To William B. Harrison
Mount Vernon 5th March 1799.
Your letter of the 21st Feby ⟨ha⟩s ⟨bee⟩n received.1
I do not know what quantity of Land you hold adjoining me. I have heard it called three, and sometimes 400 acres. But suppose a medium between the two, that is 350 acres, the interest of twelve dollars an acre would make a Rent of more than £75 pr Annum.
If there is any person, or persons, who can afford to give this, from any thing the land will produce, they must have a different mode of managing it from any I have yet been able to discover: and therefore, though I was willing to have given the full rent, nay more (for the reasons which have been assigned in my former letters) I must relinquish the idea of Renting altogether, unless, after having made the experiment you should be satisfied that no such Rent can ever be obtained; that the present Rents are at their full bearing; and that you must lower your expectations very considerably, or suffer the Land to lye idle. In this case, all I would ask is, that you would give me the offer of it upon the Rent you can actually get from others; for less I should not desire it, and more I would not give.
If I may be permitted to make the remark, your expectations have been raised upon fallacious ground. The Rents at present are in Tobacco. The Tobacco from an extraordinary coincidence of circumstances, has arisen to a most unheard of price, but I believe there are very few, if any, that expect a continuance of it—especially as the growth of that article seems to be becoming general. Be this however as it may, I expected to have been asked the Rent you now receive, & no more, namely—2000 lbs. of Tobacco. and this, although I should have no expectation of making it out of the Land, I am willing to give upon the other conditions mentioned in your letter of the 21st of Feby; and will pay in Tobacco at the Alexandria Warehouse, or the last price of the article in that Market. And this, I must own, I thought would have proved a sufficient inducement to you to have given me a preference, as your land would have been in a State of preservation; and your Rent always secure, and receivable without trouble. My Land adjoining (Chapel land as it is called) Rents for no more than ten pounds pr Ann.2—fixed at that in lieu of 1000 lbs. of Tobo; and no one I believe would hesitate to say that it is more than half the value of yours, either in quantity, or quality.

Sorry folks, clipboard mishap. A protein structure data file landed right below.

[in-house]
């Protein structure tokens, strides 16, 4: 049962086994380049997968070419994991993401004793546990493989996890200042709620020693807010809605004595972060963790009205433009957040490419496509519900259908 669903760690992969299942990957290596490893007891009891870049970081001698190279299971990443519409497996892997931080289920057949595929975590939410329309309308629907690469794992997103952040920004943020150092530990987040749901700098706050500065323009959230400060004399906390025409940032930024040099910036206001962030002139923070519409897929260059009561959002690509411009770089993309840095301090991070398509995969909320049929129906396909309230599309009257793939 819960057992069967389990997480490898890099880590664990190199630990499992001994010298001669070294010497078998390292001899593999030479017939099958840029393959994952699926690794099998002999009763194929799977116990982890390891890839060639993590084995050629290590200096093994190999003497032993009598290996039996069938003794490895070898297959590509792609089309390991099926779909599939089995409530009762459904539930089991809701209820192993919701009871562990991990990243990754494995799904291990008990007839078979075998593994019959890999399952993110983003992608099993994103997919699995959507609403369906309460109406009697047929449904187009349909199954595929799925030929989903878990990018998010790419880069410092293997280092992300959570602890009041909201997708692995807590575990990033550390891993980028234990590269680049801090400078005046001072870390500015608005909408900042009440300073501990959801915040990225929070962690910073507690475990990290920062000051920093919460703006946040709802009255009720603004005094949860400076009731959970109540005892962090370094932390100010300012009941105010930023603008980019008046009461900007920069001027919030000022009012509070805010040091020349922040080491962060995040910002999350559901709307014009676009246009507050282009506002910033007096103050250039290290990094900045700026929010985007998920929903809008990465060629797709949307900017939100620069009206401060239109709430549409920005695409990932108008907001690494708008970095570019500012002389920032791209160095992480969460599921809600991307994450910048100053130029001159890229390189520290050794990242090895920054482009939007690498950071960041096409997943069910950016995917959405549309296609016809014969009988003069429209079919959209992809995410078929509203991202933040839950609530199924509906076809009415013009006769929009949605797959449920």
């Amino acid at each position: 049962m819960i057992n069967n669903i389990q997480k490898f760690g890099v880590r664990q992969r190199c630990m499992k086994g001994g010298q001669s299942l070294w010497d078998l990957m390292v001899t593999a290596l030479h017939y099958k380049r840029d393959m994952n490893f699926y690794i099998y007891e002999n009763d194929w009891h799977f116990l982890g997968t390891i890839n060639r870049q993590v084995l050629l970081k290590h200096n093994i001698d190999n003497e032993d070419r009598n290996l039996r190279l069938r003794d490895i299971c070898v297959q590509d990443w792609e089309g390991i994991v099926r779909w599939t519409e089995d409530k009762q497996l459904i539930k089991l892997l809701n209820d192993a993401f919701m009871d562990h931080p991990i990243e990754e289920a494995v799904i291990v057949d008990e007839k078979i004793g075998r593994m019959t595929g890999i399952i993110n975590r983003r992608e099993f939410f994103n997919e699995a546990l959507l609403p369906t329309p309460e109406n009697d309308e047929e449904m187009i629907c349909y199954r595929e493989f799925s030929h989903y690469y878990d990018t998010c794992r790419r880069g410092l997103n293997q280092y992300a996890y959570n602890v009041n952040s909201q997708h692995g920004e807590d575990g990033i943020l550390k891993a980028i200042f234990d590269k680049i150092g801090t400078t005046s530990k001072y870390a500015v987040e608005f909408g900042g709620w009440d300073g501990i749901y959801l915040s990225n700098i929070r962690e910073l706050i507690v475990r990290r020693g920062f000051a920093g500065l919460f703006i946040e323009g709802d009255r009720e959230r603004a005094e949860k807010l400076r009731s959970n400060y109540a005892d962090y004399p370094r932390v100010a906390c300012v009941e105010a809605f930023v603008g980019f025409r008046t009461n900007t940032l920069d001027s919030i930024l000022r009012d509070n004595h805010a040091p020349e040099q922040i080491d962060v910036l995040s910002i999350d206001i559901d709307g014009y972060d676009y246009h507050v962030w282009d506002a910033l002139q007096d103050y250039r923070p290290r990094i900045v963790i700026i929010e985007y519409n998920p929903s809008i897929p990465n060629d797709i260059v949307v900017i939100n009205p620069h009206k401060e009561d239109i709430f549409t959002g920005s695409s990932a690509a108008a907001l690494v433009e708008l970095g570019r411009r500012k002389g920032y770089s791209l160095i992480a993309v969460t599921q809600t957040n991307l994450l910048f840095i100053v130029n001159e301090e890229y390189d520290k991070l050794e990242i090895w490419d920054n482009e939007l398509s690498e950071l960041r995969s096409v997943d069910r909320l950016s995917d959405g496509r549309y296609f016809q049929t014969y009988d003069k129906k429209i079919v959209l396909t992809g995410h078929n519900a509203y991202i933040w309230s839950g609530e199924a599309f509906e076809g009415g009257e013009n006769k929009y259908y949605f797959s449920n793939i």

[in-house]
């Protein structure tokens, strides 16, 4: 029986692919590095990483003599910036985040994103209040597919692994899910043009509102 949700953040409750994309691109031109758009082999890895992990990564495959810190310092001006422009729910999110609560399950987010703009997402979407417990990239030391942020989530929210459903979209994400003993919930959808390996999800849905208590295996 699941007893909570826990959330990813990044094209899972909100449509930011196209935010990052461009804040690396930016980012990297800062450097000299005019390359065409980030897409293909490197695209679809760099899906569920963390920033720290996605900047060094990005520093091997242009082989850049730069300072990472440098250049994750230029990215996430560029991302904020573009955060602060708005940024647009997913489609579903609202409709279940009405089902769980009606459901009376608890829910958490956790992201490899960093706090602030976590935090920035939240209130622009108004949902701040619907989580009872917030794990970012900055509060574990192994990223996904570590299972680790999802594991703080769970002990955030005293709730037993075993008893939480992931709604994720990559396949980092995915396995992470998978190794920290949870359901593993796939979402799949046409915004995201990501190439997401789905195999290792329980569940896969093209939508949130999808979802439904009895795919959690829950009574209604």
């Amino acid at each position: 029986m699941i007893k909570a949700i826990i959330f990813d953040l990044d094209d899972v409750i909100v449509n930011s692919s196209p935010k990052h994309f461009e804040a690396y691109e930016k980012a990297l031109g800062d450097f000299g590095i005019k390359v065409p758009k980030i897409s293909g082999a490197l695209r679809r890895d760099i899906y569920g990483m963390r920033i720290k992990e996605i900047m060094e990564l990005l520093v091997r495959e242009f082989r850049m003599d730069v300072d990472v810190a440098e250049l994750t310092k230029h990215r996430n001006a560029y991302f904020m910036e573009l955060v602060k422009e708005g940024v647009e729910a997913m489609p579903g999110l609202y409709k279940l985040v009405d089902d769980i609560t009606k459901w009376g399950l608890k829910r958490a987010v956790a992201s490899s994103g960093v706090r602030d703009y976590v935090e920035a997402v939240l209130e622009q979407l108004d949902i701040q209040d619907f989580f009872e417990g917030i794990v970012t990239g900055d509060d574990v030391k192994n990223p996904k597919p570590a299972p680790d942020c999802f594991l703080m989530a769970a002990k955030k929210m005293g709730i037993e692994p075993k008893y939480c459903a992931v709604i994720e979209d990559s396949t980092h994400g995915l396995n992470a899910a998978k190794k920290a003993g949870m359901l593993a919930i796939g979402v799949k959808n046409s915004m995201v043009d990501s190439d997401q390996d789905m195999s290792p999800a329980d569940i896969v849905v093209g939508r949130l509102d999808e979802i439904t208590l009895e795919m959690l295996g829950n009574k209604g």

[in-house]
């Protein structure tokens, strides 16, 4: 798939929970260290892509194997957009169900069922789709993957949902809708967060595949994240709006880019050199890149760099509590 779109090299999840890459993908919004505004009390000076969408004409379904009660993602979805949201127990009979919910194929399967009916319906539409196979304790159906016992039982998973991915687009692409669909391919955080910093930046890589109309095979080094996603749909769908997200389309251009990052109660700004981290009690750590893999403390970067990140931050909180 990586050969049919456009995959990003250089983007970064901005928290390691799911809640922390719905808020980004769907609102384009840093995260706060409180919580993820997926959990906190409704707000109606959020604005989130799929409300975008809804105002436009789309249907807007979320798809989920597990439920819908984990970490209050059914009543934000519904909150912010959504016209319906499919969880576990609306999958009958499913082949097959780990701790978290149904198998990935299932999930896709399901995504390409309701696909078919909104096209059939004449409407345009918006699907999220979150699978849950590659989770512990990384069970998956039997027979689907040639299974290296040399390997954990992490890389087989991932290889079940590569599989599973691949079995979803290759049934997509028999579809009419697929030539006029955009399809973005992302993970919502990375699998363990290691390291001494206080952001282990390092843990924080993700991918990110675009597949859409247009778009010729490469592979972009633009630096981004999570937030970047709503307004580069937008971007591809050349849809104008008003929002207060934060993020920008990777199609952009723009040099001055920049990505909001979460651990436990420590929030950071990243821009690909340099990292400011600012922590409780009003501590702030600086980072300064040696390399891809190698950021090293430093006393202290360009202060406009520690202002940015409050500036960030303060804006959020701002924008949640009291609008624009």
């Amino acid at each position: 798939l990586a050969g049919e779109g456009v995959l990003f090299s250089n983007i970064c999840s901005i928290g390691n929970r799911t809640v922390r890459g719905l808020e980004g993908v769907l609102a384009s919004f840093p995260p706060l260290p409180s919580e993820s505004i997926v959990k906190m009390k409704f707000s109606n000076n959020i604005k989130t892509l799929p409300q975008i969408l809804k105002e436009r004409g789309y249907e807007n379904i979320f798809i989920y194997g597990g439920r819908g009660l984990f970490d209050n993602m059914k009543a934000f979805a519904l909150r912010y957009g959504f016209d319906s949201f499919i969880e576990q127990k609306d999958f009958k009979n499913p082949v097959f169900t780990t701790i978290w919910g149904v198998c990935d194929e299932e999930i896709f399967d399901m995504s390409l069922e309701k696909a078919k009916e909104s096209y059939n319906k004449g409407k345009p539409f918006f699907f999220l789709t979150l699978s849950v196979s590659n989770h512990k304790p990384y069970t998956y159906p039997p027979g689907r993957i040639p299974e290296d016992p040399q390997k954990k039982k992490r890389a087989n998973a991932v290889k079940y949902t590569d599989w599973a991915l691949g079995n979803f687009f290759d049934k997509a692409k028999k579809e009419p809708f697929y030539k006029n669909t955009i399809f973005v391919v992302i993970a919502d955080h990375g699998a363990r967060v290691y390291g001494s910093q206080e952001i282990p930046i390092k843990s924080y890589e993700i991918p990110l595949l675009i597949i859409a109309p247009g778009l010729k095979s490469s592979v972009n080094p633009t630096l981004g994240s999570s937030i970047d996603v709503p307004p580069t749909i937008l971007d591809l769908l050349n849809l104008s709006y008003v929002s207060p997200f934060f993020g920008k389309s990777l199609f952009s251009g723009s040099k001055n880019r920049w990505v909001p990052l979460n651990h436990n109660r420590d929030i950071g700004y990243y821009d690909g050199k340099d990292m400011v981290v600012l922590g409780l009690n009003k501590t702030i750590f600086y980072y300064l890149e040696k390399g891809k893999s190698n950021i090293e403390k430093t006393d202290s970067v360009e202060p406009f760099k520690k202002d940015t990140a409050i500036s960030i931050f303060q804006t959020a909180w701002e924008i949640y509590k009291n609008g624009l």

In fixing the Rent you have asked ⟨for⟩ in the letter above, you may have proceeded on another principle—viz.—that the Land is worth twelve dollars an Acre, and therefore the Rent ought to be equivalent to the interest of that sum. Few Landholders I apprehend have been able, or can let land on these terms: yet I shall not deny, if there is any one who would give ⟨this⟩ price for the land, that the interest thereof is equal to a Rent fixed on that principle. But is there a Person to be found who would give twelve dollars an acre for it?
Under particular circumstances, wch I shall relate to you, I signified early last Fall that I would allow ten dollars an acre for the Land; conscious at the sametime, that in its present state, it was not worth any thing like the money; nor did I conceive under other circumstances, that it wd sell for it.
The fact was this—Two or three years ago, I sold Genl Lee a tract of Land, for wch I was to be paid by annual Instalments—with interest: When payment became due he was unprepared to make it; but, in part gave me a note of Mr Jesse Simms for One thousand dollars, payable the January following (1798)—This also went unpaid (& is now in Suit)—But when the General was at Alexandria in August or September last he asked me if I would receive the land you hold near my Mill in payment; and at what price; adding that, Mr Simms could purchase, or, exchange for it:3 I told him, and truly, what, and what only, would be my inducement to ⟨buy⟩—namely—the injuries I sustained by some of the tenants who lived on it, & who I wished were at a greater distance from me in the first place; and in the next place, because it was not my desire to push him if I could any way do without the money he ⟨owed me⟩.
I mention these circumstances because you may have heard something of the matter before; and because, if you are disposed to part with your land at the price I told General Lee I would allow for it, and will receive payment in his hands, I am still willing to become the purchaser ⟨on⟩ those terms. The money, I presume will be perfectly safe in General Lee’s hands—and if ⟨he will not⟩ pay it immediately, it ⟨mutilated⟩ on ⟨interest⟩ with ⟨you⟩, as it ⟨mutilated⟩ if I am not greatiy mistaken ⟨mutilated⟩, would yield you much more annually than any rent you will ever get for the Land. If you think this proposition—or the other respecting the Renting of it, worth consideration, you will please to Communicate the ⟨illegible⟩ of it to—Sir—Yr Most Obedt Servt
ALS (letterpress copy), PWacD.
1. Letter not found, but the American Art Association (5 Feb. 1928, item 205) offered for sale a two-page docketed letter from Harrison to GW, dated 21 Feb. 1799 from Loudoun County, and printed this excerpt: “I have been honored with the receipt of your letter dated Mount Vernon, the 6th instant. I should have answered your first [letter] as you alluded to in your last, but supposed you only wanted those tenants routed that was a nusance, and thank you for your kindly observations respecting the situation of my lands, and do purposely pass over a futher Comment on that head, as I am sensible you are as well acquainted with the premises as myself if not better and I fear your ideas is too bad of them, I shall not be so fortunate or have the pleasure to rent them to you.”
2. GW’s Chapel Land was the tract of land that GW bought from Charles West adjoining his mill tract and was the westernmost of his Mount Vernon tracts.